Garish, ripe with hype, and at 7 1/2 hours, longer than any MGM movie except Erich von Stroheim's original version of Greed, MGM: When the Lion Roars is nonetheless almost ridiculously entertaining tune in at any point and you're bound to get hooked. A history of the Metro-Goldwyn-Mayer movie studio from 1924 to 1986 spread out over three nights, When the Lion Roars offers full-scale profiles of MGM legends including Greta Garbo, Clark Gable, and Judy Garland plus amusing commentary from former MGM stars ranging from Helen Hayes to Mickey Rooney. There are marvelous behind-the-scenes snippets such as a 1931 in-house promotional film about the Christmas party MGM threw for child star Jackie Cooper. And running beneath all the vintage film clips and the glamour, you hear the stories of the tough businessmen who created and ran this entertainment empire.
It's a fun seven hours plus; the trick is making it past each night's first five minutes. Patrick Stewart (Star Trek: The Next Generation) is this project's host and narrator. Billed, as if he were a character, as ''The Master of Ceremonies,'' Stewart has been transformed into M.C. Fop: He begins each episode dressed in an ascot and silk smoking jacket, murmuring rapturously about ''this shadowland of make-believe,'' crowing about how MGM was ''a turbulent kingdom with its own rules its own mythology!''
Working from a script provided by Michael H. Wilson, Keith R. Clarke, and director Frank Martin, the usually charming Stewart is required to blather on like this throughout the entire series (''As the guns of the Second World War fall silent, MGM is more than ever the envy of Hollywood!''). But much of the time, this treacle doesn't matter, because the movies Stewart is cheerleading for are so enthralling. There are scenes from all the MGM films you'd expect, from Ben-Hur to The Wizard of Oz to Gone With the Wind; but there are also crisply edited samplings from less well known MGM productions a surreally lovely flop like The Kissing Bandit (1948), and a highly praised but now-neglected film like William Wellman's WWII saga, Battleground (1949).
There's certainly a sense in which When the Lion Roars is just one long, glitzy commercial: Turner Broadcasting, which runs TNT, is also the owner of the MGM film library; lots of the classics saluted here are shown regularly on TNT. Then, too, the previous credits of director Martin consist most prominently of things like The Making of ''RoboCop'' and The Making of ''52 Pick- Up'' promotional movies-about-movies so Martin really knows how to plug product.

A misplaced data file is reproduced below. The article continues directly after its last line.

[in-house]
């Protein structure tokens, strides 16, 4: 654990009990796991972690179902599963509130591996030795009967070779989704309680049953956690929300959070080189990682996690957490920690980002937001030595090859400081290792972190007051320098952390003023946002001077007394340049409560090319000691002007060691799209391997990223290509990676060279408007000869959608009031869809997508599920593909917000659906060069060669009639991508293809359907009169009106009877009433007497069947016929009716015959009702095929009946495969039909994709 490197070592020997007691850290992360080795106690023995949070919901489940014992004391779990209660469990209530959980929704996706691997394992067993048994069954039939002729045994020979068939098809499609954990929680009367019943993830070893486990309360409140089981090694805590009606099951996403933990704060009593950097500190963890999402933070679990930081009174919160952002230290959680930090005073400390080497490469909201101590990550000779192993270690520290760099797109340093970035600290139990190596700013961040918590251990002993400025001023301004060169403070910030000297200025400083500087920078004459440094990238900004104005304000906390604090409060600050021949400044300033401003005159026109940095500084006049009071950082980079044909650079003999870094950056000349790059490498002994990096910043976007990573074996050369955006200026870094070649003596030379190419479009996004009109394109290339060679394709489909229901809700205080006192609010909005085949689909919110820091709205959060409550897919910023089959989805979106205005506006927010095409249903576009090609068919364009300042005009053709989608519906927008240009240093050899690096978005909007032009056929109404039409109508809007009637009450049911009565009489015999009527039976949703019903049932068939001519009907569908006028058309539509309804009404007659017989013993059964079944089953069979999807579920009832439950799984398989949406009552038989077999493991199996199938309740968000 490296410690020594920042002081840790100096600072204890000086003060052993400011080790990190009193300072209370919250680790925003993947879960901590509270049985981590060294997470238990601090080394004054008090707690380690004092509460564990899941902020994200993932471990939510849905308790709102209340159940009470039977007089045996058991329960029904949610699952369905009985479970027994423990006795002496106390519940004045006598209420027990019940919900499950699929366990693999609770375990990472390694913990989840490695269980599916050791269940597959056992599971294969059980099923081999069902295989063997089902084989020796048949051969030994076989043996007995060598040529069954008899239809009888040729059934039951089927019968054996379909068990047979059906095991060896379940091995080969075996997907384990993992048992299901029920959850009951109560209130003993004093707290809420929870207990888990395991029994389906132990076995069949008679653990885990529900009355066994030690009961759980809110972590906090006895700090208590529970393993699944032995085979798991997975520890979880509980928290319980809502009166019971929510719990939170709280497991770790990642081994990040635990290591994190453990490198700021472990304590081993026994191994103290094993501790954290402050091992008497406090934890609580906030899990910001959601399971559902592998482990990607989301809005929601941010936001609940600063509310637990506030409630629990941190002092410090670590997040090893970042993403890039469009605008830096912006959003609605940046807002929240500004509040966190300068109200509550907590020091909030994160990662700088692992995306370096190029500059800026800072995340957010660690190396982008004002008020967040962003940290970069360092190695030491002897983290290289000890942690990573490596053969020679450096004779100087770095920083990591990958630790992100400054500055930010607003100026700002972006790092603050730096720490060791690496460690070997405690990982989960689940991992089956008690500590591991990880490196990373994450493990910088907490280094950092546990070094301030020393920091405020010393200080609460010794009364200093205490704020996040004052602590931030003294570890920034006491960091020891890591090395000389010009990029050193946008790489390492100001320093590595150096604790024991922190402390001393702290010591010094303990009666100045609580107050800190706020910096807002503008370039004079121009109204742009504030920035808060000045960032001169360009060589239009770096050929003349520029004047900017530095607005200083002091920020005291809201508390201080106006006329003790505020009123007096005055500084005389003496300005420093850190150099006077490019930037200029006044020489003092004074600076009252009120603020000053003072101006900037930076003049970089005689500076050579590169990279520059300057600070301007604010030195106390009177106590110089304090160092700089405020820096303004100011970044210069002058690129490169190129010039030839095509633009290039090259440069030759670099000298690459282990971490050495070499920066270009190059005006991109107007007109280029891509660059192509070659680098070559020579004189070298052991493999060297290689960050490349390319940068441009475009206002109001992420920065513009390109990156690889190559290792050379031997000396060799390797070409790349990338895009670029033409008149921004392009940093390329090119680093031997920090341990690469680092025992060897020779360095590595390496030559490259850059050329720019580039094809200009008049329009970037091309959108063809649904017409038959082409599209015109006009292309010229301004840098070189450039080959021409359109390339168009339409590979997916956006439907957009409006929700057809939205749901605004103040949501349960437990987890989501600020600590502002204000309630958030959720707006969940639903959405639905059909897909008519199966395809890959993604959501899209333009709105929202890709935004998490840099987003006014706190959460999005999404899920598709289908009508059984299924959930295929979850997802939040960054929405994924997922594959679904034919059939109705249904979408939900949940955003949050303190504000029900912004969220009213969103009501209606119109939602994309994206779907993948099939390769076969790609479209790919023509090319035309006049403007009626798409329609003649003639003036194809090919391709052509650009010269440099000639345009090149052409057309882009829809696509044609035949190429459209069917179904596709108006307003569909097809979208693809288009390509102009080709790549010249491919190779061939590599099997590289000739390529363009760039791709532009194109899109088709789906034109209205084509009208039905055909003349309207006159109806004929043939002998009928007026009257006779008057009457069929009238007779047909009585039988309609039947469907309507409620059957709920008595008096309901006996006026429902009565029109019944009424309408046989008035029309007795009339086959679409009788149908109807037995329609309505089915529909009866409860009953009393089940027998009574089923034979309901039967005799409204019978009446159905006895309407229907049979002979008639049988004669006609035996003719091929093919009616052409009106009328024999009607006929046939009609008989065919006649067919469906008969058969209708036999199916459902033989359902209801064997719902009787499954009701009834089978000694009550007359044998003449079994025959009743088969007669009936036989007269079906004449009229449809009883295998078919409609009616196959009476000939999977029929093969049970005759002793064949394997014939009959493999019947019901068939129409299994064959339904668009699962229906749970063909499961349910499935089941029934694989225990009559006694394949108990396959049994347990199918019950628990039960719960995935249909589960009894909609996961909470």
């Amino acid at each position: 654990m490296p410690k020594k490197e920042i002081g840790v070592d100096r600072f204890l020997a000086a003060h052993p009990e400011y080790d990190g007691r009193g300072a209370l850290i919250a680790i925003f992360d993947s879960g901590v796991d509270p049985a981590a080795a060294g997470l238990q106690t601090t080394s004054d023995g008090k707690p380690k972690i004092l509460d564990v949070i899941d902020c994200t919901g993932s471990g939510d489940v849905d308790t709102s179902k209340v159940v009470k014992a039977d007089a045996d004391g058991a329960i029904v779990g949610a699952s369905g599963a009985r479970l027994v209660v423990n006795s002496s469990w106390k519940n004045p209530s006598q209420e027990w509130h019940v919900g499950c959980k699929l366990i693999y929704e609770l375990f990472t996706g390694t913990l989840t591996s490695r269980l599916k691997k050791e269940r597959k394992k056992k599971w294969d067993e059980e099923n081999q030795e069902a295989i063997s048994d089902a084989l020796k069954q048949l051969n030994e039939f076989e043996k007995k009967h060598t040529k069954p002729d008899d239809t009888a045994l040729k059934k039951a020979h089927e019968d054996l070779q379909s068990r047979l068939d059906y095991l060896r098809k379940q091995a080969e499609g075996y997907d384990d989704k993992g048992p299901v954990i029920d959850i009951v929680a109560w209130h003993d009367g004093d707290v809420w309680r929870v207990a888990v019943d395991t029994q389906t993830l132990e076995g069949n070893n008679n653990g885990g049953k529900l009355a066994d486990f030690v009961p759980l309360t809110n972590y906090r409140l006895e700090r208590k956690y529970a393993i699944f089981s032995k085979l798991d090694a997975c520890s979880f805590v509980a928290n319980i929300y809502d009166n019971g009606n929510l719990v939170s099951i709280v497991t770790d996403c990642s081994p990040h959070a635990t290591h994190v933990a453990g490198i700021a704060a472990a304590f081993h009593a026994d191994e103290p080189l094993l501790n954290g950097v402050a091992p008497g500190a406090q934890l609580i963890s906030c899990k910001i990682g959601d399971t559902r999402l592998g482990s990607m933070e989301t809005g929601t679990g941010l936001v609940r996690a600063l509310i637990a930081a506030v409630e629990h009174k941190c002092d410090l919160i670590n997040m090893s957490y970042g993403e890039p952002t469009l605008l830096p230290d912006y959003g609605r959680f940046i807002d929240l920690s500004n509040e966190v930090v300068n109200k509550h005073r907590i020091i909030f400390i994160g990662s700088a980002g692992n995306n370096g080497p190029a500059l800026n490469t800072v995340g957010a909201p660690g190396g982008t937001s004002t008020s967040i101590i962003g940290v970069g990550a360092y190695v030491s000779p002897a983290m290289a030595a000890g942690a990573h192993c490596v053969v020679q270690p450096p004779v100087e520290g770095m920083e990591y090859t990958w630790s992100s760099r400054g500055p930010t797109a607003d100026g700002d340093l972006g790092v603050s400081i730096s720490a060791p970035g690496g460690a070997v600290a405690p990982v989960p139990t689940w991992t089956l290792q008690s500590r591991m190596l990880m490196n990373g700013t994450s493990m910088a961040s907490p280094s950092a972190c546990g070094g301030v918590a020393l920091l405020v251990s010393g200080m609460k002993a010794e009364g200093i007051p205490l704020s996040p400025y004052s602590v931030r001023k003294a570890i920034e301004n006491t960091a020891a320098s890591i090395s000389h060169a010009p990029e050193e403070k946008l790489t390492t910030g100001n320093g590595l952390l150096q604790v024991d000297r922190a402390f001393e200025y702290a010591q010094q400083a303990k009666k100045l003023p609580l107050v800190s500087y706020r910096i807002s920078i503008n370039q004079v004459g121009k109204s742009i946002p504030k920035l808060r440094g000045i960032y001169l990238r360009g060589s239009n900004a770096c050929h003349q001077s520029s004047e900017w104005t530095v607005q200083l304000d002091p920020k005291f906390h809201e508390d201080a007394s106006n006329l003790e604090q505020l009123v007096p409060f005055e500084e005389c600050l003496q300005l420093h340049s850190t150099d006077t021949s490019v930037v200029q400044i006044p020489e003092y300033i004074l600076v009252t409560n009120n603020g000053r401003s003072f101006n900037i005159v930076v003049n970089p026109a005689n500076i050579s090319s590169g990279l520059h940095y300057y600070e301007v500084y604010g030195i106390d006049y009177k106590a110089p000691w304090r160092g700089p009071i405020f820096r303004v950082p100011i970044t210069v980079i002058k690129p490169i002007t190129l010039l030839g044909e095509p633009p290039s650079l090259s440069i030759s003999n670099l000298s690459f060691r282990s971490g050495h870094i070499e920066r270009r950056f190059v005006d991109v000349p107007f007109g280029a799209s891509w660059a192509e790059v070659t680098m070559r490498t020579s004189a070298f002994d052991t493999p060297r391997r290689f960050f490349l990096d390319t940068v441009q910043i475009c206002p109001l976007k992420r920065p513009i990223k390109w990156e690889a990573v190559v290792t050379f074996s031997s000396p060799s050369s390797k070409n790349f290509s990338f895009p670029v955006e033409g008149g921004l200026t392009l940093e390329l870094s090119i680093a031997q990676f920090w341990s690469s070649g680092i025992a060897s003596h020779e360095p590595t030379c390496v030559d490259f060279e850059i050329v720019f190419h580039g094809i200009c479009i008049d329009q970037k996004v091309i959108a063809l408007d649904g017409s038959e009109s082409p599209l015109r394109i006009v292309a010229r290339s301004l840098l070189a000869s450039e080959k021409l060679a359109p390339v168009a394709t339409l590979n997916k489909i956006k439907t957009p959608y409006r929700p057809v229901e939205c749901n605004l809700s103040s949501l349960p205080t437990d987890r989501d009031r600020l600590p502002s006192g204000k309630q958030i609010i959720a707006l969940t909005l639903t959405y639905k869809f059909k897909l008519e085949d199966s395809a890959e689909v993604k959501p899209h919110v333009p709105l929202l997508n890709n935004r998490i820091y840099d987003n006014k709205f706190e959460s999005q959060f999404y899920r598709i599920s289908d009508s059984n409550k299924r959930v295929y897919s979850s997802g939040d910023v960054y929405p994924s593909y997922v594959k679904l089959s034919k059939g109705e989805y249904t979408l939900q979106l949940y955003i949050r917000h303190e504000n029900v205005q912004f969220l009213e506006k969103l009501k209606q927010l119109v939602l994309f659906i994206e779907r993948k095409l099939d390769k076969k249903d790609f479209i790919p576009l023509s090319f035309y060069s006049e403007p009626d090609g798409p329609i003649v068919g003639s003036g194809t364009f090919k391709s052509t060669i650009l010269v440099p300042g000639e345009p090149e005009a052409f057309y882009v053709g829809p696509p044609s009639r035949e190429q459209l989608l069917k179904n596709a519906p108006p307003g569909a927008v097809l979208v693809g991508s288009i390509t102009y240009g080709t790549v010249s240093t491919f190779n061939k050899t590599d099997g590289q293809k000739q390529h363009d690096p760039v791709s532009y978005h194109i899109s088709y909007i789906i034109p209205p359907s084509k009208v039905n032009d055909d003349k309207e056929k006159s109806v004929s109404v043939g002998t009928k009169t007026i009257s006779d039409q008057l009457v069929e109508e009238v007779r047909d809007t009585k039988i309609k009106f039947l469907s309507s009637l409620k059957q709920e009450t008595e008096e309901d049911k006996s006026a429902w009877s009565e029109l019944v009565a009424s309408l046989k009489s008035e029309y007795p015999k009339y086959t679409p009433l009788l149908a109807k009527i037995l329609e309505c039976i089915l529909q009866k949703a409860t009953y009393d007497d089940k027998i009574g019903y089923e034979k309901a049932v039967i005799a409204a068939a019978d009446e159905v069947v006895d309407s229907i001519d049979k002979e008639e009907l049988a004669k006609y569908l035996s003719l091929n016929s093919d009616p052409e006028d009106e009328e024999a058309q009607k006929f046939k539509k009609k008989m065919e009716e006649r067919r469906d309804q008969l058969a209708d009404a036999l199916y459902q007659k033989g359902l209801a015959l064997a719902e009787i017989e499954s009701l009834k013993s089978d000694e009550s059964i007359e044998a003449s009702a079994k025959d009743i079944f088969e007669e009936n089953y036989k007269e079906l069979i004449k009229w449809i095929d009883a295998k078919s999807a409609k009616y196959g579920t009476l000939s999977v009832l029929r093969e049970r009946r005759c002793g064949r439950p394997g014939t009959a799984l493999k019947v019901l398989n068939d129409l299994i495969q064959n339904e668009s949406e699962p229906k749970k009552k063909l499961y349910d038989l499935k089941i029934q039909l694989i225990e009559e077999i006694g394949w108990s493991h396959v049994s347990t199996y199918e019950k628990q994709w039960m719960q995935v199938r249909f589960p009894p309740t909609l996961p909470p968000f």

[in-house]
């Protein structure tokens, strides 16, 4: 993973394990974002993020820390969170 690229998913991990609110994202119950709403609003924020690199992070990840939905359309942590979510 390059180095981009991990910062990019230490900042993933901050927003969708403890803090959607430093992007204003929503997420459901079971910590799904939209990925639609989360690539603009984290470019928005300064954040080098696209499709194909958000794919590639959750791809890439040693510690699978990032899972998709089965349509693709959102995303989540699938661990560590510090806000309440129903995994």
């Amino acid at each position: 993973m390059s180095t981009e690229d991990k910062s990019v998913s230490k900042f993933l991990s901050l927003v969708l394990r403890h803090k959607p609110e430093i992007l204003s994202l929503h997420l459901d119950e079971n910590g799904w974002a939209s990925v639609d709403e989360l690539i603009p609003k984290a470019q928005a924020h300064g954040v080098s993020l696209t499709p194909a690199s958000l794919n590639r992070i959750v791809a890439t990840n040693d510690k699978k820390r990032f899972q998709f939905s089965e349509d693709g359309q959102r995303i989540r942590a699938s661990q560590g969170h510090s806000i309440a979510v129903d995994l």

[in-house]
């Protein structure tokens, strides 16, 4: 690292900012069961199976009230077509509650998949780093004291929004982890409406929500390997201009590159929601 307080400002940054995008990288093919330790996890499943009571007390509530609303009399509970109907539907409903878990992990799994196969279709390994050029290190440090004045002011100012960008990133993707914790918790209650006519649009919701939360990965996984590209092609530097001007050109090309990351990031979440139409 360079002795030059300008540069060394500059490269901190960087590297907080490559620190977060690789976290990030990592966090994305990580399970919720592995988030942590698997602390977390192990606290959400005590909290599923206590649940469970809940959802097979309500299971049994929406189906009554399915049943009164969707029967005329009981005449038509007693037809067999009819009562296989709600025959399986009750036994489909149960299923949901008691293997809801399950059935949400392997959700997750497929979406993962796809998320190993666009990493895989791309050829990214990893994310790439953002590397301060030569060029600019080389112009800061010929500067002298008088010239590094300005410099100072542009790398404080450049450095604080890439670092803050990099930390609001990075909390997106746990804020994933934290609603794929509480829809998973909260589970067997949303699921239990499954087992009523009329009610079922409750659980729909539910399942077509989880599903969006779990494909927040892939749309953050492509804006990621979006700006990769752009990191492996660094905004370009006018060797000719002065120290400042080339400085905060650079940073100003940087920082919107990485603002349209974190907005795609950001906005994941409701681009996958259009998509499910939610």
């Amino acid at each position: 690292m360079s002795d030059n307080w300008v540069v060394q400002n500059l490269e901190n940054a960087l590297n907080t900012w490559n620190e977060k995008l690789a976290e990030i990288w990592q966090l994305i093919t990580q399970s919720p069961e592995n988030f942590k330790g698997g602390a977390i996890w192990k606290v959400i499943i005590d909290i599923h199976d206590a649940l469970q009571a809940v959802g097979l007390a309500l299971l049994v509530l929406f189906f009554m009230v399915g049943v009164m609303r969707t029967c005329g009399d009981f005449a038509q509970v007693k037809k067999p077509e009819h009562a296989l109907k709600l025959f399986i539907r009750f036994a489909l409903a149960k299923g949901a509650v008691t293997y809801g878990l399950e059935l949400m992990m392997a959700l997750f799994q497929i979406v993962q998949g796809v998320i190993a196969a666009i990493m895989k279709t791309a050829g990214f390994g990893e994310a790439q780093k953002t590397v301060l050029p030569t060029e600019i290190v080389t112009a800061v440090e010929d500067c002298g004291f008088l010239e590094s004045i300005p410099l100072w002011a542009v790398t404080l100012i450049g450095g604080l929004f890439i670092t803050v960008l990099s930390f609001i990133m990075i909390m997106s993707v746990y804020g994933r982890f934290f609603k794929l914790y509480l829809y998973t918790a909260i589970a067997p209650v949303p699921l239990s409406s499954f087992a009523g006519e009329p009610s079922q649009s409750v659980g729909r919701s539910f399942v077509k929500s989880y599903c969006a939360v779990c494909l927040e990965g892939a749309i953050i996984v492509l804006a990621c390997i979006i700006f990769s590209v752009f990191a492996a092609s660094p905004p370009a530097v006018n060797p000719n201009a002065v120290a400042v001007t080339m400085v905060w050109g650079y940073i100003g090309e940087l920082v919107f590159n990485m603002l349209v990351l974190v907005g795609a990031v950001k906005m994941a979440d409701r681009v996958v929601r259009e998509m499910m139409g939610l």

There are few revelations, nothing that any film buff won't already know. What little analysis or criticism of the studio there is comes from the interviewees, not the narration. Helen Hayes, for instance, refers to the powerful Louis B. Mayer, MGM studio chief for 27 years, as ''a courtly, polished, evil villain He was a just a gentle, soft-spoken man. But he was evil.'' It's a pretty amazing sight the eternally gracious First Lady of the Theater rounding viciously on her former, famously autocratic boss.
But When the Lion Roars is essentially a conservative, paternalistic film; it's on the side of the studio and the businessmen. In a section set in the early '50s, Stewart says with enormous regret in his voice, ''the seemingly in destructible studio system'' the common practice of signing many of a studio's creative artists to long-term, exclusive contracts ''has begun to crumble.'' The notion held by many actors, writers, and directors that the studio system was creatively constraining as well as an economic anachronism is made to seem like a rather selfish, petty complaint.
But all nostalgia is essentially conservative, a yearning for fonder, more orderly times. Watching When the Lion Roars, you'll remember that there was a time when hearing the lazy growl of Leo the Lion at the start of a picture heralded the distinct possibility that you were about to see something special. Summoning up those feelings makes When the Lion Roars special as well. A-